A couple of interesting items crossed my desk last week, and offer some further insight into the state of the Washington wine grape industry. Across the Business Wire came this story from Nielsen (bold-face mine):
Part five in this week's quick tour of the most essential varietals grown and made in Washington. A decade ago there were fewer than 20 Washington wineries making syrah. At the time that represented an explosion of interest in what had been a rather obscure grape. Bearing acreage was up ten-fold and on track to double again within a year. At 12 years of age, the first commercial syrah ever made in Washington (from Columbia winery in 1988) was alive and still drinking well.
Part four in this week's quick tour of the five most essential varietals grown and made in Washington. In a point/counterpoint article co-authored awhile back with Steve Heimoff, my cohort at Wine Enthusiast, I stuck my neck out (what else is new?) and suggested that single vineyard, 100% cabernet sauvignon – when done right – has potentially just as much specificity and focus (in plain English, terroir) as pinot noir.
Part three in this week's quick tour of the five most essential varietals grown and made in Washington. I say it’s time for merlot to raise its battered flag and reclaim its position as a broadly-fruited, texturally satisfying, food-friendly red wine. In truth, the wine never lost its popularity, just its cachet. The reasons are easy to spot: the impact of “Sideways,” the glut of watery plonk labeled merlot, the emergence of other, trendier Bordeaux varietals. But all that said, merlot still warrants a place in your cellar. Because when it’s good, it’s very good.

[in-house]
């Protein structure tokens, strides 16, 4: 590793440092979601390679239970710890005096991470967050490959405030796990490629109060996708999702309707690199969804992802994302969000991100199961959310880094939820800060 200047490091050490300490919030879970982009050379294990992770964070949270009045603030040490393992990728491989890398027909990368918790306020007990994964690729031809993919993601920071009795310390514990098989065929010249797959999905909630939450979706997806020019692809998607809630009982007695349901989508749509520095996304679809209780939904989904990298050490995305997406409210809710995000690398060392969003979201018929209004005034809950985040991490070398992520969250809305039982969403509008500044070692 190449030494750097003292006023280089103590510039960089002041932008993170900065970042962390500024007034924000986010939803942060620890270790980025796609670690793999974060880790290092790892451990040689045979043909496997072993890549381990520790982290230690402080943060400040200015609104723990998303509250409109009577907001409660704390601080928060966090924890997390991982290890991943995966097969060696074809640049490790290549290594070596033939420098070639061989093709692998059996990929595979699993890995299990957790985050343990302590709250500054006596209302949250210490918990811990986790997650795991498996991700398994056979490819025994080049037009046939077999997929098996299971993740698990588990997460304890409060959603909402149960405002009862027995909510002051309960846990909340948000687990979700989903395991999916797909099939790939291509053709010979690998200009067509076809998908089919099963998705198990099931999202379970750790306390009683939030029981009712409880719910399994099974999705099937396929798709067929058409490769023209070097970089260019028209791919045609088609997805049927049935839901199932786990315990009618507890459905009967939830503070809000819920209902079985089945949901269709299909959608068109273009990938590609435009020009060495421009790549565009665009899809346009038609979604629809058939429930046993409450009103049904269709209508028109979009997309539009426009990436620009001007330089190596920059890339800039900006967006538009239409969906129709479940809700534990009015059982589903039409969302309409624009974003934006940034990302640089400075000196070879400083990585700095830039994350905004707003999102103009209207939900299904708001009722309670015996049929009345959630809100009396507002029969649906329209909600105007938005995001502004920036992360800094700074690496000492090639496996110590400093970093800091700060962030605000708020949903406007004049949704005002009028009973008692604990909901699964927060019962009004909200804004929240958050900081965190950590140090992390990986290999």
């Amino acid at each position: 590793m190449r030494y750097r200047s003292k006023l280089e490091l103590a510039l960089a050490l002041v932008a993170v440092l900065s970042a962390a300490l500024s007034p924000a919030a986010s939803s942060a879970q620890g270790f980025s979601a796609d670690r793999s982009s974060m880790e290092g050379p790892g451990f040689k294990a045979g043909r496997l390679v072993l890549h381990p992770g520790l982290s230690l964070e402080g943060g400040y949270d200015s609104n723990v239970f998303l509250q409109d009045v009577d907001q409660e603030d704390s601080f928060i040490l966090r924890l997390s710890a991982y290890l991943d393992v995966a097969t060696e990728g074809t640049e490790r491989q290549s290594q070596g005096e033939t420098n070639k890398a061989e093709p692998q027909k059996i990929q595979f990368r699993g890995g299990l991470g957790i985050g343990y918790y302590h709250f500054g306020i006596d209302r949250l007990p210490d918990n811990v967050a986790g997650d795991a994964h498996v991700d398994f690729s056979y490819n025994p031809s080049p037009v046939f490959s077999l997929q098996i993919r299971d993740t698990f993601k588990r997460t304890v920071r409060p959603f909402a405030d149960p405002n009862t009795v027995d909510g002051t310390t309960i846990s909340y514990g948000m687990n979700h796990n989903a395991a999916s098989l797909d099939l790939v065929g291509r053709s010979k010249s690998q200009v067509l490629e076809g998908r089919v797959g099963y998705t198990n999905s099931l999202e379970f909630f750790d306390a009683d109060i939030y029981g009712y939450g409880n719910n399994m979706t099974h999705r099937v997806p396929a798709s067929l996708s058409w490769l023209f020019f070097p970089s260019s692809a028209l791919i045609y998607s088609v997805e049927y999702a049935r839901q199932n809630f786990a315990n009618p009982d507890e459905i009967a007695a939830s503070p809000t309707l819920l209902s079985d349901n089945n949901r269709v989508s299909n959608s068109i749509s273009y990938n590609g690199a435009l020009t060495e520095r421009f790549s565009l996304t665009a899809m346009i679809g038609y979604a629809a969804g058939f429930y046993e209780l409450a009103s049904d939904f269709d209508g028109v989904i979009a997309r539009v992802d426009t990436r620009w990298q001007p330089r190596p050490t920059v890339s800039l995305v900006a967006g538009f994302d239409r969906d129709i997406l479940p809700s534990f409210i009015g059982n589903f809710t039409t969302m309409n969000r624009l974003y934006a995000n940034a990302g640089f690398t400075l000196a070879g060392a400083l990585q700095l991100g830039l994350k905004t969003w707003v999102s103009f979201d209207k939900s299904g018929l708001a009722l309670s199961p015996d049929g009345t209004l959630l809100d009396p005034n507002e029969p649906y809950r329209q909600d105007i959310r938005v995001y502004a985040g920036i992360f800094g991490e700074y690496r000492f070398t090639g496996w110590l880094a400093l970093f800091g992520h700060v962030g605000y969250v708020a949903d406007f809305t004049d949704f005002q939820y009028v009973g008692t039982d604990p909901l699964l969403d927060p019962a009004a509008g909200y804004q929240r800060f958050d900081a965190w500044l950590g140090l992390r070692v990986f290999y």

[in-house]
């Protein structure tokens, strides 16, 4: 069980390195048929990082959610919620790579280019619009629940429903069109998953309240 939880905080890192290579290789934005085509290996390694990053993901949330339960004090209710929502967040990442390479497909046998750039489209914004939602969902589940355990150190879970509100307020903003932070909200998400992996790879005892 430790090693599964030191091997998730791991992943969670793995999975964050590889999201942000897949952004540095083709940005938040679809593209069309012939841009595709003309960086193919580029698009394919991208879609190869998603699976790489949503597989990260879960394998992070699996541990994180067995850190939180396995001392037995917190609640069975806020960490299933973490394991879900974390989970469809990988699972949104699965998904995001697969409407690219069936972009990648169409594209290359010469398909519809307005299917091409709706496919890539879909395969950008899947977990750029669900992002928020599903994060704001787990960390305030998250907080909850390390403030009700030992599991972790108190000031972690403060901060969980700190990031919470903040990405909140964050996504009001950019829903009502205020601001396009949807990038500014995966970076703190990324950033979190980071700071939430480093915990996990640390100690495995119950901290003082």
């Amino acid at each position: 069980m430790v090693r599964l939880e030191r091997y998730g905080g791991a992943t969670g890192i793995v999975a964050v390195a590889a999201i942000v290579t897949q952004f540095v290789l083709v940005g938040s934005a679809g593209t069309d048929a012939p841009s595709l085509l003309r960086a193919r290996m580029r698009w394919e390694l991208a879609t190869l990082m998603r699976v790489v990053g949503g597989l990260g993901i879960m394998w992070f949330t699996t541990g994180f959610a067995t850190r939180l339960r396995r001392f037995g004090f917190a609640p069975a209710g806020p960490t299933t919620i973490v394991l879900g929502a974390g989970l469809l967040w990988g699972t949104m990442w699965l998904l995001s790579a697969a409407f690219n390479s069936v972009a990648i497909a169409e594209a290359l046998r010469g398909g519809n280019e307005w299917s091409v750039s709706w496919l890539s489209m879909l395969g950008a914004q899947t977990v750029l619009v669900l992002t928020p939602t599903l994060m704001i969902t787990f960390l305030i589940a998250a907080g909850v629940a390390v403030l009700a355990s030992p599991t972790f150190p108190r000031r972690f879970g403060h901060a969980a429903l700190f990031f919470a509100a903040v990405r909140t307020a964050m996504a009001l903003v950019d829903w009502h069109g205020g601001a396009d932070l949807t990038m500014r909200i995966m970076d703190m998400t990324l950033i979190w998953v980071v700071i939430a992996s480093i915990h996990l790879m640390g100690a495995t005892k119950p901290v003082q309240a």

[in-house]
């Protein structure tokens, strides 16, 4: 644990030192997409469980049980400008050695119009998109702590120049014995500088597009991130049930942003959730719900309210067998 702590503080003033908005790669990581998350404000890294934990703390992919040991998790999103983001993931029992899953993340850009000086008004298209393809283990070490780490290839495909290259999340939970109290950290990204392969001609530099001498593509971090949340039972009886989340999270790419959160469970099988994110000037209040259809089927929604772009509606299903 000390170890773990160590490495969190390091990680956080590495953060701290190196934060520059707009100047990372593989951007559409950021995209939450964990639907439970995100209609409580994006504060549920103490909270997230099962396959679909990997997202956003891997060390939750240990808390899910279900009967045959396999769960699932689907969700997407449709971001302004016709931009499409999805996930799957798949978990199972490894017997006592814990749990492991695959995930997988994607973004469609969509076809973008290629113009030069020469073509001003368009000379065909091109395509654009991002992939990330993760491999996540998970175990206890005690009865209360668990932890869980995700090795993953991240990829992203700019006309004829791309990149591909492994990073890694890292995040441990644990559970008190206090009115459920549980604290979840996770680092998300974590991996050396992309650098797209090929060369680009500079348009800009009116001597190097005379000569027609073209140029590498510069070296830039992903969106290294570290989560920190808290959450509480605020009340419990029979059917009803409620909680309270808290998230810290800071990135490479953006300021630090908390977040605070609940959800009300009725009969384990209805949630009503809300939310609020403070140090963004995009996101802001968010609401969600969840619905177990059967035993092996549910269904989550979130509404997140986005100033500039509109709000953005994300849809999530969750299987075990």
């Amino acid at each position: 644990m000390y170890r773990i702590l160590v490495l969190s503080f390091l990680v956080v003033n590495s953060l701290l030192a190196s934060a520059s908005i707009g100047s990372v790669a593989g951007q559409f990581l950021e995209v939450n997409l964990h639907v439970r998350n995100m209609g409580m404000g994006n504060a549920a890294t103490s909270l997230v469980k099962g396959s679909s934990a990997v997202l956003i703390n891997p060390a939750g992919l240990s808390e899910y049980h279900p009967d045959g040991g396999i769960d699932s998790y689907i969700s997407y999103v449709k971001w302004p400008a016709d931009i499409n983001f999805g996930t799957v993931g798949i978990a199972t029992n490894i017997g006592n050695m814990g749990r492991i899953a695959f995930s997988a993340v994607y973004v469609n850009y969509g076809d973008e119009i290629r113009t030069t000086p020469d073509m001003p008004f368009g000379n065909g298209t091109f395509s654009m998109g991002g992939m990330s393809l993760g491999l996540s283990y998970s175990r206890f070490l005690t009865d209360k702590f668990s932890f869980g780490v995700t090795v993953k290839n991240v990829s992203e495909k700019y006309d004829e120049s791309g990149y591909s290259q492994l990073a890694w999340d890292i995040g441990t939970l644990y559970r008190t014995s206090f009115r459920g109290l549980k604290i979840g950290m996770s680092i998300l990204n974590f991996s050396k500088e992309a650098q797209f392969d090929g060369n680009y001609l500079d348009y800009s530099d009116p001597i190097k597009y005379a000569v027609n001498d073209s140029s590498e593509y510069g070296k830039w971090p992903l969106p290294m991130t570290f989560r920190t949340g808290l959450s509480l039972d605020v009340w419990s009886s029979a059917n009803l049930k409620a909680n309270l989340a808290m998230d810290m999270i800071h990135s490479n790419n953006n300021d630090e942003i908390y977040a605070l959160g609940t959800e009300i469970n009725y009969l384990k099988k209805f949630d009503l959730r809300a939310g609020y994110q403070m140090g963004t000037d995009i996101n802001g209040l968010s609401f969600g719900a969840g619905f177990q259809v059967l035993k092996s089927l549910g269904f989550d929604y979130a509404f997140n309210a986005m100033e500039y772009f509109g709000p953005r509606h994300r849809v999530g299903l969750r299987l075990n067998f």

Part two in this week's quick tour of the five most essential varietals grown and made in Washington. I am often asked to name Washington’s signature grape, or to predict the next great varietal to emerge from this state. But sometimes it is more instructive to think about the most notable underperformers.
The third annual Bloggers Conference is coming to Walla Walla in June, and a number of bloggers have already been kind enough to recommend my book as a valuable reference tool. As the dates draw closer I will from time to time, dedicate this blog to offering some background information on Washington state viticulture, wine and wineries. This week I’ll take you on a quick tour of the five most essential varietals grown and made in Washington. For each I’ll suggest an affordable, widely available “benchmark” version, and a more expensive “iconic” wine that represents the best this state has to offer.
I met Lou Kapcsandy and his son Louis some years ago in Seattle, where Lou had recently retired from a very successful career in construction. They had begun importing fine wines from Bordeaux, and talked of plans to one day make Bordeaux-style wines of their own.
Those plans have come to fruition, amazingly quickly by wine industry standards.
Once in awhile, inevitably, something I do, or don’t do, or write, or didn’t write, really ticks somebody off. Believe it or not, most journalists really do want to get the facts straight, and most critics really do take their jobs seriously. I am no exception. If I make a mistake – a factual error – I want to hear about it, and I will correct it. But before launching an all-out attack on me, my work, and all I’ve ever done or ever will do, it would be useful to have some understanding of media and how it operates.
A few years ago I was startled to hear from my editor at Wine Enthusiast that a winery had contacted them to demand that a review I had written not be published.
There is a unique magic to old vines, and at Old Hill Ranch, just outside of Glen Ellen in the Sonoma valley, the oldest vines in the county are still producing. The property is named for William McPherson Hill, who reached San Francisco in the summer of 1849, the height of the gold rush. Seeing a money-making opportunity, he purchased 2000 acres and set about planting orchard fruits and grapevines – reportedly the first non-Mission grapes in the state.